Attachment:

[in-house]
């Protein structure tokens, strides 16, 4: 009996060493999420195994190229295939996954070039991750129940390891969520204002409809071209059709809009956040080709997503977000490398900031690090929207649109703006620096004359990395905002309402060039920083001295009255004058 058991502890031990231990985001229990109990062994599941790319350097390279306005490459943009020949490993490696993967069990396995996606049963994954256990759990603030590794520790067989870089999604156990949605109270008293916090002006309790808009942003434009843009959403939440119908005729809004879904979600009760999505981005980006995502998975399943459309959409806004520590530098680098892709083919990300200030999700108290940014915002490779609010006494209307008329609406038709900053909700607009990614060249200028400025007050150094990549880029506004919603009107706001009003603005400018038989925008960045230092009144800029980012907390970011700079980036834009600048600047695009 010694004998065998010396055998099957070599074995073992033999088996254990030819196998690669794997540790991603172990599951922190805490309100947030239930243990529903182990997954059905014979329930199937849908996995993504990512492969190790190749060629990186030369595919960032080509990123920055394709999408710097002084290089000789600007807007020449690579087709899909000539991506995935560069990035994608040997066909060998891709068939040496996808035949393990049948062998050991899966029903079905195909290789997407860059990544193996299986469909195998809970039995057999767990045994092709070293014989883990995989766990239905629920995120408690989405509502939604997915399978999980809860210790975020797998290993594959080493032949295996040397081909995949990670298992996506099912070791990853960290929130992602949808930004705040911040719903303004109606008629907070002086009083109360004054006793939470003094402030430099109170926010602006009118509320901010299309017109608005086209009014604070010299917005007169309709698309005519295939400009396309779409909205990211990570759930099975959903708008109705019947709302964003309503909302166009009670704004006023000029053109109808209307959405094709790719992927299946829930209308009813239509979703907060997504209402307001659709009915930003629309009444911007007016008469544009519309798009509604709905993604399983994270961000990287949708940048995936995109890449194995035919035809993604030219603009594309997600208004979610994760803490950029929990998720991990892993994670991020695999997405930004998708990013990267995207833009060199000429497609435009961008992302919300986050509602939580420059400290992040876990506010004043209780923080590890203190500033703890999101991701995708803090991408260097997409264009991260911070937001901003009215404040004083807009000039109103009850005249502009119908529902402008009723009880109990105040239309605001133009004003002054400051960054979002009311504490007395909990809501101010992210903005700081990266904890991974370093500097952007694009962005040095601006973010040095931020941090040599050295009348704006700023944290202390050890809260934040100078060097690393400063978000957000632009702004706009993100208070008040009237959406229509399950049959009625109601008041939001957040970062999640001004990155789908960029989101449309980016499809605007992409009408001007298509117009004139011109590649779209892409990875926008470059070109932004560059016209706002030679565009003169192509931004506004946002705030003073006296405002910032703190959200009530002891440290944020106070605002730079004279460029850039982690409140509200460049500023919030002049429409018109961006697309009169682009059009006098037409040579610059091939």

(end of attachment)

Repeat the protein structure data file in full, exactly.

[in-house]
């Protein structure tokens, strides 16, 4: 009996060493999420195994190229295939996954070039991750129940390891969520204002409809071209059709809009956040080709997503977000490398900031690090929207649109703006620096004359990395905002309402060039920083001295009255004058 058991502890031990231990985001229990109990062994599941790319350097390279306005490459943009020949490993490696993967069990396995996606049963994954256990759990603030590794520790067989870089999604156990949605109270008293916090002006309790808009942003434009843009959403939440119908005729809004879904979600009760999505981005980006995502998975399943459309959409806004520590530098680098892709083919990300200030999700108290940014915002490779609010006494209307008329609406038709900053909700607009990614060249200028400025007050150094990549880029506004919603009107706001009003603005400018038989925008960045230092009144800029980012907390970011700079980036834009600048600047695009 010694004998065998010396055998099957070599074995073992033999088996254990030819196998690669794997540790991603172990599951922190805490309100947030239930243990529903182990997954059905014979329930199937849908996995993504990512492969190790190749060629990186030369595919960032080509990123920055394709999408710097002084290089000789600007807007020449690579087709899909000539991506995935560069990035994608040997066909060998891709068939040496996808035949393990049948062998050991899966029903079905195909290789997407860059990544193996299986469909195998809970039995057999767990045994092709070293014989883990995989766990239905629920995120408690989405509502939604997915399978999980809860210790975020797998290993594959080493032949295996040397081909995949990670298992996506099912070791990853960290929130992602949808930004705040911040719903303004109606008629907070002086009083109360004054006793939470003094402030430099109170926010602006009118509320901010299309017109608005086209009014604070010299917005007169309709698309005519295939400009396309779409909205990211990570759930099975959903708008109705019947709302964003309503909302166009009670704004006023000029053109109808209307959405094709790719992927299946829930209308009813239509979703907060997504209402307001659709009915930003629309009444911007007016008469544009519309798009509604709905993604399983994270961000990287949708940048995936995109890449194995035919035809993604030219603009594309997600208004979610994760803490950029929990998720991990892993994670991020695999997405930004998708990013990267995207833009060199000429497609435009961008992302919300986050509602939580420059400290992040876990506010004043209780923080590890203190500033703890999101991701995708803090991408260097997409264009991260911070937001901003009215404040004083807009000039109103009850005249502009119908529902402008009723009880109990105040239309605001133009004003002054400051960054979002009311504490007395909990809501101010992210903005700081990266904890991974370093500097952007694009962005040095601006973010040095931020941090040599050295009348704006700023944290202390050890809260934040100078060097690393400063978000957000632009702004706009993100208070008040009237959406229509399950049959009625109601008041939001957040970062999640001004990155789908960029989101449309980016499809605007992409009408001007298509117009004139011109590649779209892409990875926008470059070109932004560059016209706002030679565009003169192509931004506004946002705030003073006296405002910032703190959200009530002891440290944020106070605002730079004279460029850039982690409140509200460049500023919030002049429409018109961006697309009169682009059009006098037409040579610059091939």